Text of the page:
In the Flesh
ore than half my adult life was spent in the Los Angeles area. Visitors to the City of the Angels love to stroll the Hollywood Walk of Fame. Embedded in the sidewalk are brass-bordered cement stars bearing the names of celebrities from film, radio, television, and recording. Tourists’s noses are pointed down and their eyes are fixed on the sidewalk anxious to locate their favorite celebrity’s star.
Actual celebrity sightings are also a favorite pastime of Angelinos and visitors alike. It is not unusual to hear excited office chatter about seeing movie stars “in the flesh” at the supermarket, in a local restaurant, or just walking down the street. It seems to be part of human makeup to be thrilled by close encounters with the rich, the glamorous, the famous, and the powerful.
Two thousand years ago, a disheveled crew of shepherds were invited to one of the greatest celebrity sightings of all time.
Under a starlit dome of sky, these shepherds were doing what shepherds do—watching the flock of sheep, keeping the flock safe from predators, and preventing one or the other sheep from wandering off. Their routine was interrupted by a heavenly voice telling them to head off to Bethlehem and a chorus of angels singing “Glory to God!”
Without questioning their vision, the shepherds were eager to see what was happening in Bethlehem. Dogs and sheep and shepherds toddled off to a crude hut built to shelter farm animals. There, the group met the Savior of the world in the flesh lying on a bed of straw in a manger used for feeding livestock.
Every time I hear that story read, I am struck by the contrast between our worship of fame and fortune and the star sighting those shepherds had that evening. They saw God’s only Son as a weak and dependent baby born in the poorest of circumstances.
They knew at that moment, as only simple, honest people do, that not all kings dwell in palaces or wear robes of gold cloth. Before them was a king wrapped in a simple winding cloth. The scene of the shepherds at the crèche conveys to all of us the message that greatness does not drive around in limousines. True power can be found in helplessness. Real riches can be unearthed in poverty. And salvation can be held in the palm of the tiniest hand.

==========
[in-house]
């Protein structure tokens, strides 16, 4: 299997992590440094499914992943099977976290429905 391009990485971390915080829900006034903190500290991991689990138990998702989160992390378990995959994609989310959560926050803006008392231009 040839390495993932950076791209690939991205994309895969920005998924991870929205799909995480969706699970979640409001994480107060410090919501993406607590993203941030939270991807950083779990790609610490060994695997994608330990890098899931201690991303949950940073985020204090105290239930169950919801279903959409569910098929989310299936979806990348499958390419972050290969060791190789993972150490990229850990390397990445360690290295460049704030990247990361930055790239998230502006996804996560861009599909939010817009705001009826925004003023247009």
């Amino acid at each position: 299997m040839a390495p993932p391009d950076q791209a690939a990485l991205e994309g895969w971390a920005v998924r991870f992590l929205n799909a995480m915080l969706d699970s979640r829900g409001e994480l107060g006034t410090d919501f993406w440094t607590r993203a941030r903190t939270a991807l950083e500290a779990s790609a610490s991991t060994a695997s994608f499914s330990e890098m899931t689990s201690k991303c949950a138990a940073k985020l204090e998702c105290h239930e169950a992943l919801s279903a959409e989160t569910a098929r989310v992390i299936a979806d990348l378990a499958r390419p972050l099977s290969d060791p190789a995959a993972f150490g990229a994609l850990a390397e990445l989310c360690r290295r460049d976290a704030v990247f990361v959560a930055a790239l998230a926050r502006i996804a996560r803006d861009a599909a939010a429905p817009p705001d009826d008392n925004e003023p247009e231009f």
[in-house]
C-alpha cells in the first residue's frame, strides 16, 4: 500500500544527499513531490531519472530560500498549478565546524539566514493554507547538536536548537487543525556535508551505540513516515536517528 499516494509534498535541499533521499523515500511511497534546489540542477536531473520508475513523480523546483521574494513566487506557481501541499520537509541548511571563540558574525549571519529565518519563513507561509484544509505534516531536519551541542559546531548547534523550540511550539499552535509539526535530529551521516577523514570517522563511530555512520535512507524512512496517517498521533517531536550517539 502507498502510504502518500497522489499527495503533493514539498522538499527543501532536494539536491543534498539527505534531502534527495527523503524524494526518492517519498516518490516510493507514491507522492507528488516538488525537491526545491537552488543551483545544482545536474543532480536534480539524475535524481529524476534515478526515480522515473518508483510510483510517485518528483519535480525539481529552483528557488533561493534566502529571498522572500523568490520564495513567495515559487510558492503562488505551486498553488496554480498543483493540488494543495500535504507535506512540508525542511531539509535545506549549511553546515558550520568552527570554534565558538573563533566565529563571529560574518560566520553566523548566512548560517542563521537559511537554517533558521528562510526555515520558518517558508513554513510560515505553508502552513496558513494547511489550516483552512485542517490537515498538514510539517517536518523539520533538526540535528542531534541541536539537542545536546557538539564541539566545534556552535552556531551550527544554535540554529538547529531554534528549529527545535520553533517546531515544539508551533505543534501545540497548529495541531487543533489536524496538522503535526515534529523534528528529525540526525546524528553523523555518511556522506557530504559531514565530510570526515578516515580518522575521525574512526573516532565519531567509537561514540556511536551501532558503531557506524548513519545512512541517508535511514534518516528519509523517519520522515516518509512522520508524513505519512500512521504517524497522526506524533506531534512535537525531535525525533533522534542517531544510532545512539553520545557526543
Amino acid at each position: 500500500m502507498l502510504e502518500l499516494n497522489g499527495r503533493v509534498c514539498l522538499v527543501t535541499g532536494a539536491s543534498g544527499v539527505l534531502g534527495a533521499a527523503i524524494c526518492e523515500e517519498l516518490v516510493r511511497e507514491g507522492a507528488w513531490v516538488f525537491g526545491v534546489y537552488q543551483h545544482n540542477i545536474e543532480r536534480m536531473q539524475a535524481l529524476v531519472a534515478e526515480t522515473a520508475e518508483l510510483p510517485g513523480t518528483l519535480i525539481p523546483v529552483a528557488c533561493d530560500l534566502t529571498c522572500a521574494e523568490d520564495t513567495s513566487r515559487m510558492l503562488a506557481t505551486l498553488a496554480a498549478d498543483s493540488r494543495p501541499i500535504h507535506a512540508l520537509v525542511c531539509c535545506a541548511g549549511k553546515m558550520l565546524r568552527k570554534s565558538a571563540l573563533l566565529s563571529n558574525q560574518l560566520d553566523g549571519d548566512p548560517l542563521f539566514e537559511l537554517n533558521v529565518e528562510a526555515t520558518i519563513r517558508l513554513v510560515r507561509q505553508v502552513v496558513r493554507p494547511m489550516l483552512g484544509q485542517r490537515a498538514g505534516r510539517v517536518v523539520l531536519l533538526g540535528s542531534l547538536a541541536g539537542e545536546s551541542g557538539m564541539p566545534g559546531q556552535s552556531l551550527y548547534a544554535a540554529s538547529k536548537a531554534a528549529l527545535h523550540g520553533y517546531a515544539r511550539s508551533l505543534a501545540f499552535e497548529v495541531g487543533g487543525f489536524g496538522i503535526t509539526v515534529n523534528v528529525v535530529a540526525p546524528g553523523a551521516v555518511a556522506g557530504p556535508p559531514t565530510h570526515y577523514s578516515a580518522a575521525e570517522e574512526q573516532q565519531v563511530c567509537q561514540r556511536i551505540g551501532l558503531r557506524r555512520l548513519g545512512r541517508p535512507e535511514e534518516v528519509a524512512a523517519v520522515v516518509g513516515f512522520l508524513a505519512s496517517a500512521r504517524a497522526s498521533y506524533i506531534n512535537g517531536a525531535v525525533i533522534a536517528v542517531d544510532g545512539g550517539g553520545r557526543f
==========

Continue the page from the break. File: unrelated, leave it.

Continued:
The shepherds’ night began by looking up at the magnificence of the heavens, but it ended with them looking down into the face of a child. The night held the glory of an
angelic chorus, but the true symphony was the lowing of cattle whose breath kept a tiny baby and his parents warm on a chilly night.
This Christmas, we can all have a sighting of God in the flesh if we look in the right place. The “peace on earth” message of the first Christmas begins within human hearts—yours and mine. What the shepherds saw we, too, will see when we take off our blinders and recognize salvation etched on each human face.
We make merry on Christmas because of the hope and promise found in the Creator of heaven and earth who stripped off all vestiges of divinity, became flesh, and joined us in our struggles, in our fears, in our longings, and on our journey.
At Midnight Mass we hear the words of the Prophet Isaiah and know that his words are coming true again if only we have the hearts of those shepherds whose “walk of fame” from the fields to the manger gave them the chance to be the first to see salvation in the flesh.
The people who walked in darkness
have seen a great light;
upon those who dwelt in the land of gloom
a light has shone.
You have brought them abundant joy
and great rejoicing,
as they rejoice before you as at the harvest,
as people make merry when dividing spoils.
For the yoke that burdened them,
the pole on their shoulder,
and the rod of their taskmaster
you have smashed, as on the day of Midian.
For every boot that tramped in battle,
every cloak rolled in blood,
will be burned as fuel for flames.
For a child is born to us, a son is given us;
upon his shoulder dominion rests.
They name him Wonder-Counselor, God-Hero,
Father-Forever, Prince of Peace.
His dominion is vast
and forever peaceful,
from David’s throne, and over his kingdom,
which he confirms and sustains
by judgment and justice,
both now and forever.